It is a heartfelt plea by a man to his beloved to reconsider her rejection of his proposal of marriage. He is distraught that neither party will have descendants and adduces several reasons for her reconsideration. She will be unaware of the passage of time until it is too late after which she will be doomed to end her days in obscurity. But she needs only to say the word and he will readily embrace her again.

Lost Treasure

A man reminisces on the intense experience of his past love that affected him to the exclusion of all else. The lovers had no wealth except that collected in their relationship; but they suddenly feared that their relationship could not last and, therefore, parted leaving emptiness all about.

He wonders whether the experience could have been as vivid as his memory depicted and feels he should be able to return to the scene and unwind his journey through time. Feeling that he can recall their words, he implores the fates to waft him to the scenes they knew in order to dispel his sadness.

Format is seven stanzas of ten, eleven or twelve lines irregularly rhymed.

My Absent Muse

My Absent Muse consists of four stanzas each of seven lines rhymed EG.

Contrary to my having lost my muse at the time I wrote it, this poem sprang almost fully formed into my head (but from where, I know not). It was written merely as a heartfelt appeal by a lover to the gods for return of his belovèd who, like Eurydice, has too soon been taken from him and left him bereft of inspiration. I hope that the style and appeal of the poem will be judged by readers to indicate that the protagonist has at least a remnant of his former ability; and, in all probability, will lead the gods to reconsider their retention of his belovèd.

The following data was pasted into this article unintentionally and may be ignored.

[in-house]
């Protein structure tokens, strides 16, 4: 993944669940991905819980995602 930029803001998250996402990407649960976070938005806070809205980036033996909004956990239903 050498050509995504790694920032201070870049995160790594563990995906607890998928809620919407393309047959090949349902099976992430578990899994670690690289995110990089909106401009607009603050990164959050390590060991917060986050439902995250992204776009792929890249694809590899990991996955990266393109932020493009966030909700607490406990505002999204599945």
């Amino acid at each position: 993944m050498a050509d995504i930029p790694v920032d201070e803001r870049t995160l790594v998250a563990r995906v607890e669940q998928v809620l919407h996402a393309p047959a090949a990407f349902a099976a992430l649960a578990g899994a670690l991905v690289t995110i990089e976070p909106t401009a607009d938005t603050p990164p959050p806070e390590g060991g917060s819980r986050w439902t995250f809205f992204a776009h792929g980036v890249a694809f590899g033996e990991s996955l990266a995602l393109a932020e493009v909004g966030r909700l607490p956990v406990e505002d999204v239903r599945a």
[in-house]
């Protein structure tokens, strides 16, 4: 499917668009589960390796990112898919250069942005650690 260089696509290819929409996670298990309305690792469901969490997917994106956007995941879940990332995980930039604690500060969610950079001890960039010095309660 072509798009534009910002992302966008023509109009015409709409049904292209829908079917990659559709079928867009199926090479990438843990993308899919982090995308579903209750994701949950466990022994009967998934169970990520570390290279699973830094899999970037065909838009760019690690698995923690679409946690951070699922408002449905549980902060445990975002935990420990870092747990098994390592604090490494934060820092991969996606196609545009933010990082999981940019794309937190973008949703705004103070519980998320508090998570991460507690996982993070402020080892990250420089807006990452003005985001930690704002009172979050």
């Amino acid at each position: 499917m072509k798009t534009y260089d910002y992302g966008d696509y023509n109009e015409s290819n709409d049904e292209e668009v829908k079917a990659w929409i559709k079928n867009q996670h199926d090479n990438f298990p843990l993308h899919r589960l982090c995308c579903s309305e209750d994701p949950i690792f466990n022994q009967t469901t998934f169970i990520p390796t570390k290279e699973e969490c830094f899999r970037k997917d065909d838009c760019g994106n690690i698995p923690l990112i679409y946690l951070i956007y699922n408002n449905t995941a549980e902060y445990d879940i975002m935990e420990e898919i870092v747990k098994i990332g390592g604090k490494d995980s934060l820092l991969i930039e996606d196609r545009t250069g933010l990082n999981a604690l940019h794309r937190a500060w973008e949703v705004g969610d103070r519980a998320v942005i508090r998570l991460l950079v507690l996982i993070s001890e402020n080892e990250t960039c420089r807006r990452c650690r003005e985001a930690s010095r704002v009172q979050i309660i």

Rise O Moon

Rise O Moon consists of four stanzas each of eight lines alternately rhymed GH and FH.

A man implores the moon to rise and dull the stars that stab him with remembrance of a parted lover. He likens the stars to frozen tears but asks the moon to search out his lover before night fades into the dawn. Contrary to the joyful beams of the moon, stars have no remembrance of happy days and are impervious to imploring eyes. He will, therefore, offer himself in their place because there is no keener observer than the jilted lover.


The protagonist rails at his entrapment by Time that flows about him, sometimes fleetingly, sometimes tediously but always uncontrollably. He despairs at his subjugation but accepts the inevitable conclusion with, however, the thought that his spirit will, then, be freed. Furthermore, his deeds will live on in remembrance and defy his oppressor.

Format is six stanzas each of thirteen lines and is not rhymed.

Will You Return?

Will You Return consists of five stanzas each of eleven lines and is not rhymed.

Two lovers have been separated as autumn and winter approach, which not only signifies privation but also serves as a metaphor for separation. The protagonist bewails his fate and the long wait until his lover's return which he, in her absence, urges her to confirm. He rejoices in the prospect of the renewal of their love in the spring and enumerates all the wonders of the new season that they will experience when they are together again.

He reverts to reality, however, concluding that he must await events and, in the depths of his melancholy, even envisages the thought that she will not return, whereupon, all comfort will be lost.

Yearning For The Past